Silently the ship darted upwards, cutting through the air and clouds. External view revealed a brilliantly beautiful view of the sun rising above the ocean. As they climbed the light grew brighter, soon the sun lit the north American continent.

“There’s Phoenix. Majestic as always.” Linus leaned forward, pointing at the screen. Sunlight reflected off the hull, giving the illusion that the ship itself was a shining beacon in the darkness of space.

Next to it was the beak shaped, impressive vessel the Harpies had arrived in.

Guided in by the autopilot, soon taken over by guidance from Phoenix, the pod navigated to Phoenix, swung into position, and slowly descended into the landing bay.

The landing gear was opened before the ship could dock, a remote operated drone retrieved the part from the landing bay.

Docking clamps engaged, outside the airlock door, pressure returned to normal, freeing the three people inside the craft from the confines of the pod.

“Hey, you want to hang out tonight?” It was not unusual for James to make a pass at Joanne. They had a history.

“Don’t take it personally, but I want to be alone, and as far as possible from either of you guys.” Winking with a smile, Joanne got out, stumbling into a group of their comrades and friends welcoming them back.

 

Examination of the recovered debris revealed that it was the item that had caused the change in the time line, not some rogue additional piece. The tedious journey back to the strange star was refreshingly uneventful. Kurt truly enjoyed the dull routine of getting up, doing just routine work and checks on the systems, and calling it a day afterwards.

As much as he had fond it taxing in the beginning of his time on Phoenix, he now enjoyed it. Things with Regina were slowly picking up again, as she had been shown the error of her ways with the altered time line.

A break in the routine was coming in the form of the strange star. For the first time in what felt like ages Kurt entered the bridge.

“All systems are prepared and ready. We can go back home.” He reported gleefully, taking up position at Rich’s station, who had surrendered it gladly for the delicate procedure.

“Perfect. Take us home, Doctor Braun.” A small, almost unnoticeable wink in her eye told him that she kept up the professional attitude for show.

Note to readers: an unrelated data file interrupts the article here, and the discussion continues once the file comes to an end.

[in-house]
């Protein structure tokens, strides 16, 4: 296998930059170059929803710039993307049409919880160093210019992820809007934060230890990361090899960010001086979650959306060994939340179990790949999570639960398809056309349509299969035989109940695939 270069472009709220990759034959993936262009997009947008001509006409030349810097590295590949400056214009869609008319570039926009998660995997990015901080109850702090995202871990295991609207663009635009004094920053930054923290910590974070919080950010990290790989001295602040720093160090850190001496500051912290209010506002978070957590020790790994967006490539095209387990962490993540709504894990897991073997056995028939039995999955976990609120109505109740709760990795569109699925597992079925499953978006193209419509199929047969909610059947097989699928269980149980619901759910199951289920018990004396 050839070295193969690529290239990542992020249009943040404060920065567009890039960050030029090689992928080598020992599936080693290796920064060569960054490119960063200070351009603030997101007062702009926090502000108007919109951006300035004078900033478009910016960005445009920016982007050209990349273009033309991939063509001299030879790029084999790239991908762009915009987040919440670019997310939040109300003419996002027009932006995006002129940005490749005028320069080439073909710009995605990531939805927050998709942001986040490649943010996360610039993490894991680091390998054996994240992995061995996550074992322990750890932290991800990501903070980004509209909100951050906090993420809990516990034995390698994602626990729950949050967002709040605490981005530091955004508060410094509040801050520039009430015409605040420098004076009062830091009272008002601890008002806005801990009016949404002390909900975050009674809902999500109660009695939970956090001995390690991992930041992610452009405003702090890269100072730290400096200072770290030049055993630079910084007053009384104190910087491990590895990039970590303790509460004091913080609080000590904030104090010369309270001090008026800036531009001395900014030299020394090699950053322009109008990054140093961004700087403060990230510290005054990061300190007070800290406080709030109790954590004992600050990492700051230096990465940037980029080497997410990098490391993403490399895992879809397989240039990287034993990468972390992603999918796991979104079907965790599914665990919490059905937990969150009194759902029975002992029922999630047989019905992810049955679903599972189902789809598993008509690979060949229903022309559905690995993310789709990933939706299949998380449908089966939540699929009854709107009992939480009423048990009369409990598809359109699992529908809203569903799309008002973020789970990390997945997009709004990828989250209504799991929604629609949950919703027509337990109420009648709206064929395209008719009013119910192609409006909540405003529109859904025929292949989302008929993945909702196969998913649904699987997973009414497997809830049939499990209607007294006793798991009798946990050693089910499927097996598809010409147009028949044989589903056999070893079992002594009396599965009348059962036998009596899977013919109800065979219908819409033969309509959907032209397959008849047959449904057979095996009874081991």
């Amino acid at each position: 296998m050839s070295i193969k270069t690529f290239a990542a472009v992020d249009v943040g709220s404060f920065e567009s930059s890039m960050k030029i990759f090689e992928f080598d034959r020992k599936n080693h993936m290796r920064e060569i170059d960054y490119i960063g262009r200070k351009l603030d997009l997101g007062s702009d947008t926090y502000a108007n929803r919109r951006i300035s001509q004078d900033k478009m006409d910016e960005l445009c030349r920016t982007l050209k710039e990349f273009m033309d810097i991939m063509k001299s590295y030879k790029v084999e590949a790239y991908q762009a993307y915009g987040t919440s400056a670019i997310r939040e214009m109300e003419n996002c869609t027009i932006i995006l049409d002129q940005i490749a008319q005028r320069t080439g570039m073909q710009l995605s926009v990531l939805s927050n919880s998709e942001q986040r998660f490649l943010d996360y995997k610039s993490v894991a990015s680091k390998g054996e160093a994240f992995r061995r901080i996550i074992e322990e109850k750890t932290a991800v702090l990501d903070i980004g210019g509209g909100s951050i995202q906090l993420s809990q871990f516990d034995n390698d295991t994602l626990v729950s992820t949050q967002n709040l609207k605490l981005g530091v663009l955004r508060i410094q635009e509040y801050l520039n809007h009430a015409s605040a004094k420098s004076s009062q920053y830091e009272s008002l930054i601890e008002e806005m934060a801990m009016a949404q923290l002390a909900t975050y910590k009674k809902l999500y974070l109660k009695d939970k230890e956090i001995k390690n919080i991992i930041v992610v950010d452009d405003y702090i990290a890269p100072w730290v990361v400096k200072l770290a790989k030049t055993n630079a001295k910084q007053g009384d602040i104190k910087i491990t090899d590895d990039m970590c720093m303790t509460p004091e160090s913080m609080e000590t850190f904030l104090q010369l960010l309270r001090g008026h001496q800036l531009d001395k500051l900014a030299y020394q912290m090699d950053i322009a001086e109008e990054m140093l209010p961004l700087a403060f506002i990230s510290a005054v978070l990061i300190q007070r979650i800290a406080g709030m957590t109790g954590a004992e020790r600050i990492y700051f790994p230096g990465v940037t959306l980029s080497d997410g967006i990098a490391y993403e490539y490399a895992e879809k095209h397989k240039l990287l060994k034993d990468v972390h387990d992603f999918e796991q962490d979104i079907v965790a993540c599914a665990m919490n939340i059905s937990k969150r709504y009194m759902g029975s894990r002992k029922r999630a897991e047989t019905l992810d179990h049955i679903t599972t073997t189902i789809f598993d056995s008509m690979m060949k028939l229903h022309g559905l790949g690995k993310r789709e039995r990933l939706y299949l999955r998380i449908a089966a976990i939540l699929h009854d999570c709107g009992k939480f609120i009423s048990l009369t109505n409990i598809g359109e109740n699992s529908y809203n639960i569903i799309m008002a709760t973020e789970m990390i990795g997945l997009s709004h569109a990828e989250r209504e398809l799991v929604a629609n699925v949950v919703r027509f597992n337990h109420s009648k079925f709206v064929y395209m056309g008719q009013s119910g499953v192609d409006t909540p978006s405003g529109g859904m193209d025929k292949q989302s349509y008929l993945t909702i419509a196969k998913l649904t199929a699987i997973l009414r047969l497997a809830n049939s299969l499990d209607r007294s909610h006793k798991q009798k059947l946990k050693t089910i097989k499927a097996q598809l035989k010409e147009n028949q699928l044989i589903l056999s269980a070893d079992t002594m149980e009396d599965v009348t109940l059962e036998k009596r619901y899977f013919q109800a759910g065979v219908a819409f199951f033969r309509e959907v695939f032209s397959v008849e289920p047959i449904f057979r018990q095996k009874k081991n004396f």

As in previous encounters with the strange star, the ship rocked, knocking things over. But not again any people, as everyone was prepared for it.

A menacing moan and creak reverberated throughout the ship, sparks flew from an unprotected system, for a few moments the light went out. When they returned, Kurt looked at the console.

Surge protection had protected the systems from any severe damage, so the data was soon coming in again.

“As Linus and I feared, the spearhead section is now permanently fused with the rear.” He gave a synopsis. For once the amount of damage was irrelevant. “We should be,” Kurt picked up on the data coming in and out the QEN. “We are in our time, and time line.” Designations like RV-p296, Equatoria, PK-p222, were swirling around the network.

That was their home.

“Reading a ship. Harpy destroyer.” Kurt felt an adrenaline rush, for a moment he feared an attack, the patriarchists could’ve gotten wind of their time travels and decide to pry information about it from the vulnerable ship. “They’re hailing.” Zhu tweeted in an overly cheerful manner.

“Put them on.” Regina replied, equally cheerful.

“General Marston, I am commander Gavarth, and it is my honor to extend the congratulations of the matriarchy on being the first known time travellers.” She read off a screen. She put down the device she was reading off of. “We thank you for the trust put into us, and our ancestors. Although some might question why you haven’t warned us about tragedies in our culture, or between our people, others understand. Digitalys had to happen, it was bound to happen, if not on that particular colony, then another. The initial misunderstanding between our species, had to happen so a mutual relationship could evolve.” Gavarth paused in her speech. “I can not say I would’ve acted the same way in your situation, I would’ve tried changing history to a beneficial outcome.”

“Trust me, the temptation was there commander, but seeing the implications of one accidental alteration this temptation withered away.” Not having expected a welcoming comittee, Regina was thrown off guard by the presence of the Harpies.

With a bening glance in her eyes the Harpy commander looked at Regina. “Forgive us for this unexpected hold up. It was inconsiderate.”

“It is not inconsiderate, I just had not expected anyone awaiting our return. Perhaps once we have overcome all the ill effects of the latest jump we can continue this conversation?”

Still displaying her benign glance Gavarth nodded. “Perhaps.”